UK’s IT pros not learning fast enough to manage their environments
If the current IT workforce is to keep up with the pace of innovation, there will need to be some significant changes.
That's according to findings from a new research report from SolarWinds – IT Trends Report 2019: Skills for Tech Pros of Tomorrow – which is based on a survey fielded in December 2018, with responses from 174 technology practitioners, managers, and directors in the United Kingdom from public-and private-sector small, mid-size, and enterprise companies.
The study delves into the state of skills and career development for technology professionals, to reveal they have one foot secure in today's hybrid IT existence while also keeping an eye on emerging technologies.
Specifically, UK tech pros have prioritised systems and infrastructure, security management, and hybrid IT skills development in the past year. When it comes to the next three to five years, they are looking to develop skills in areas like artificial intelligence (AI) and big data analytics, while eyeing career paths such as data science and coding.
Despite this, the study found that without an easing of current time and budget constraints, 70 percent of UK respondents believe they will be unable to confidently manage their IT environments by 2024. Furthermore, 78 percent of respondents revealed they lack the time to train for new skills.
SolarWinds global chief technology officer and executive vice president Joe Kim says recent history has proven that there is a direct correlation between technology and business performance.
“The results of this year's IT Trends Report highlight that businesses need to focus even more on developing these professionals charged with running and pioneering technologies for the businesses,” says Kim.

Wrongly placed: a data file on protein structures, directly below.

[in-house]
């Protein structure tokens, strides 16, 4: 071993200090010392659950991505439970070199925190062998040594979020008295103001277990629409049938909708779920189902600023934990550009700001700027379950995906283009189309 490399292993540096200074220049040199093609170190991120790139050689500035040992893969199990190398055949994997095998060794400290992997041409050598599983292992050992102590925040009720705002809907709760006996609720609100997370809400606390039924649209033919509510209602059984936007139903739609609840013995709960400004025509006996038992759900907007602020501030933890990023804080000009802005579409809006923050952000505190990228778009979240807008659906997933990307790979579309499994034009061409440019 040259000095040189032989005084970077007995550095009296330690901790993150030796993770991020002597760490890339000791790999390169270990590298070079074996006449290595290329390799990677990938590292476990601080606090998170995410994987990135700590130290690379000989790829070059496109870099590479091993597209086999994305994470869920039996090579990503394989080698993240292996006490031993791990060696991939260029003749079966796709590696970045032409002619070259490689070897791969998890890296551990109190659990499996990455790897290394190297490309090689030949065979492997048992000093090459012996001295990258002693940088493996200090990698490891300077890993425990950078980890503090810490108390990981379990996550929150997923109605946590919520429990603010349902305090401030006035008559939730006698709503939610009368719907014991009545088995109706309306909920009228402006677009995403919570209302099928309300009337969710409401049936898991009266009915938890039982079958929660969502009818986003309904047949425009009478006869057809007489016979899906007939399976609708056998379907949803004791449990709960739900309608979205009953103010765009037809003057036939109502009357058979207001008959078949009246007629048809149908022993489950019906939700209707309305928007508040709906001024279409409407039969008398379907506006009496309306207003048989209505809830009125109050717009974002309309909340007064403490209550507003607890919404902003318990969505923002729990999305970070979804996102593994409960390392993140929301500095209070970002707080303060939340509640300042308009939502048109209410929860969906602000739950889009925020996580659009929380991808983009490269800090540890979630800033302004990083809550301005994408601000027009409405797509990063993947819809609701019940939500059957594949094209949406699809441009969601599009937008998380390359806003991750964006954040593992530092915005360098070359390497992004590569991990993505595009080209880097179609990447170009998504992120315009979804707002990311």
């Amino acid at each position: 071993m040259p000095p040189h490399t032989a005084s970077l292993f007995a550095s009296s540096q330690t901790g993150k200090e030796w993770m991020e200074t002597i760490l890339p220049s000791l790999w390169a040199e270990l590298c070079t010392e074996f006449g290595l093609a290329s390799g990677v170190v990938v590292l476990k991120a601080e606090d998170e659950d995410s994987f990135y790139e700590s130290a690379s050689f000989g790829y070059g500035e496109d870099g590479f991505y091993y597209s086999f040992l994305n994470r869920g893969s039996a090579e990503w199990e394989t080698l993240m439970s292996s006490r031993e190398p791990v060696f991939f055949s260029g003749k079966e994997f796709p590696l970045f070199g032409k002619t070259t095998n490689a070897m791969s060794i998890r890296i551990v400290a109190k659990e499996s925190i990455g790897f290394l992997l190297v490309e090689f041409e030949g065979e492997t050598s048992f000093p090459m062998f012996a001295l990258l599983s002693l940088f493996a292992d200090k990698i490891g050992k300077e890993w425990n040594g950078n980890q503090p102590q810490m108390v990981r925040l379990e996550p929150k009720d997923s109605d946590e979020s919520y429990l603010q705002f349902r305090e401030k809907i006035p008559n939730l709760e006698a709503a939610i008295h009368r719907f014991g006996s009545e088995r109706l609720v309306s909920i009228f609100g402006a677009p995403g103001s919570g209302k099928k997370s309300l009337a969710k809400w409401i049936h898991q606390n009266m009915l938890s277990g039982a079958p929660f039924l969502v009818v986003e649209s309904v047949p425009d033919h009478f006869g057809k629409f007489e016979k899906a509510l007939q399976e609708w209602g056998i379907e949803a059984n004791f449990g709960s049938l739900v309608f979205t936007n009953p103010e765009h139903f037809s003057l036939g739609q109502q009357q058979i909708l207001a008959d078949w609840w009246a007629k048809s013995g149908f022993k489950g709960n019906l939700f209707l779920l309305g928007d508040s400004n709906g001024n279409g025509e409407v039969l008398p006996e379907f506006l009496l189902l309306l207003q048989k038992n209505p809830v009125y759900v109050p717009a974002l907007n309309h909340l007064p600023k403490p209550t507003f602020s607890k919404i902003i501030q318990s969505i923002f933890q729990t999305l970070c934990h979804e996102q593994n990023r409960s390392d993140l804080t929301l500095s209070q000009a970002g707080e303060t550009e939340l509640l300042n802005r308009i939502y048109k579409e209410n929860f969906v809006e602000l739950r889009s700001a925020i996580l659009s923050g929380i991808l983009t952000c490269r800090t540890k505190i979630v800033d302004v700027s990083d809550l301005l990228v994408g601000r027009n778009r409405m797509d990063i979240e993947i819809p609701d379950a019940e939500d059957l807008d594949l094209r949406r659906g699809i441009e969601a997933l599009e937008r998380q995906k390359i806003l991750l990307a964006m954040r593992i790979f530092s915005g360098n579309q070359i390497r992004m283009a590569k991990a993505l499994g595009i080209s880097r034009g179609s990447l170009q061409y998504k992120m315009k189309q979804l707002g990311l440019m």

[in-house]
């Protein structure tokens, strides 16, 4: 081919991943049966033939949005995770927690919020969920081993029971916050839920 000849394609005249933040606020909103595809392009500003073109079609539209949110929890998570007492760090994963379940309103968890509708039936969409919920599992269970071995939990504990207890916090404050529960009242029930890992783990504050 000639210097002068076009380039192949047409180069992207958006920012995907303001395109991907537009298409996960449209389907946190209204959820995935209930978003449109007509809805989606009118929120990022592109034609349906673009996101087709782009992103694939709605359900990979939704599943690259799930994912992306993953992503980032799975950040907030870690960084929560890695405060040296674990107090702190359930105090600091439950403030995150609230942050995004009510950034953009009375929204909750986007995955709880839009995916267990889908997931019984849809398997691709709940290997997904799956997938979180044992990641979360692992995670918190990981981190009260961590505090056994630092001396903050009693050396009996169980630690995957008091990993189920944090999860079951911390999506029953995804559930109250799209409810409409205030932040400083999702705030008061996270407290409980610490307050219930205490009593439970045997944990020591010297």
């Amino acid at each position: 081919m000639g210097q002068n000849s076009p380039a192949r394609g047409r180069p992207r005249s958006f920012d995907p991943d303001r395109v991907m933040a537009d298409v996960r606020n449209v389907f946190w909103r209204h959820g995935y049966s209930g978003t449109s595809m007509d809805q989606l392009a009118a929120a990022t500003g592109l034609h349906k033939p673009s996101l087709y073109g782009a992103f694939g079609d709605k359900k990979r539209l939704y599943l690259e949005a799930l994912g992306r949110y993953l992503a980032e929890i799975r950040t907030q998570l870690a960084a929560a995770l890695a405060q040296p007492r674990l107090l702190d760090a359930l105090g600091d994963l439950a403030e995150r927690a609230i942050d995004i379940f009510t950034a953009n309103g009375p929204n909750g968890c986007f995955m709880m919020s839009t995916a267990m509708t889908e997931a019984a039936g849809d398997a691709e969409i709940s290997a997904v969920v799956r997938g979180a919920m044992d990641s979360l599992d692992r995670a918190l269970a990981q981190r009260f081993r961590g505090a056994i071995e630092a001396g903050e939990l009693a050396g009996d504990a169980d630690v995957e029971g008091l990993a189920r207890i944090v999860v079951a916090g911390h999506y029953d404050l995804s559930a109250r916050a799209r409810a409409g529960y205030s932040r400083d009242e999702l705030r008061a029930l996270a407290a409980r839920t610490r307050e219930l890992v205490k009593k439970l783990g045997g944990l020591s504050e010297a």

“By removing day-to-day barriers, arming technology pros with the right technology and management tools, and prioritising skills and career development in the IT budget, tech pros can be better equipped for the future and help with business growth.
Kim says the findings are also in line with the company's view that the most critical problem they need to help tech pros solve today is the reality of the hybrid IT landscape—this applies to all tech pros whether on-premises, managing hybrid infrastructures, SaaS-based, or MSPs.
Some of the key findings from the report include:
- 70 percent of all tech pros surveyed are not “completely confident” in having all the necessary skills to successfully manage their IT environments over the next three to five years – despite 97 percent having worked to develop a skill over the past 12 months.
- When it comes to the idea of implementing or managing specific technologies, emerging tech is a pain point, with AI, blockchain, and machine and/or deep learning the top three.
- In the past 12 months, tech pros have prioritised skills in hybrid IT deployment monitoring and management (48 percent), systems and infrastructure management (43 percent), and security management (41 percent).
- In the next three to five years, the top three skills tech pros plan to develop are security management, data science and analytics, and hybrid IT deployment, monitoring, and management.
- Tech pros say the most important technologies for their career development are by weighted rank cloud and/or hybrid IT (67 percent), automation and/or orchestration (48 percent), AI (51 percent), followed by Internet of Things (IoT) and SIEM and/or threat intelligence.
- In terms of career development goals over the next three to five years, tech pros will look to prioritise (by weighted rank) technology innovation (61 percent), strategic planning (49 percent), and management/leadership skills (41 percent).
- Nearly eight in 10 tech pros (78 percent) say their day-to-day IT tasks extend into time earmarked for career development, with 33 percent saying this always happens.
- Currently, tech pros engage in IT skills training and/or career development programs ranging from a few times a year (32 percent) to monthly (23 percent), quarterly (13 percent), and annually (13 percent).
- In terms of primary sources for training, the three most popular avenues tech pros turn to are industry events/tradeshows (22 percent, online communities/forums (22 percent), and vendor training sessions (19 percent). However, the preferred delivery formats are full-day in-person workshops/user conferences, self-guided online courses, and webinars.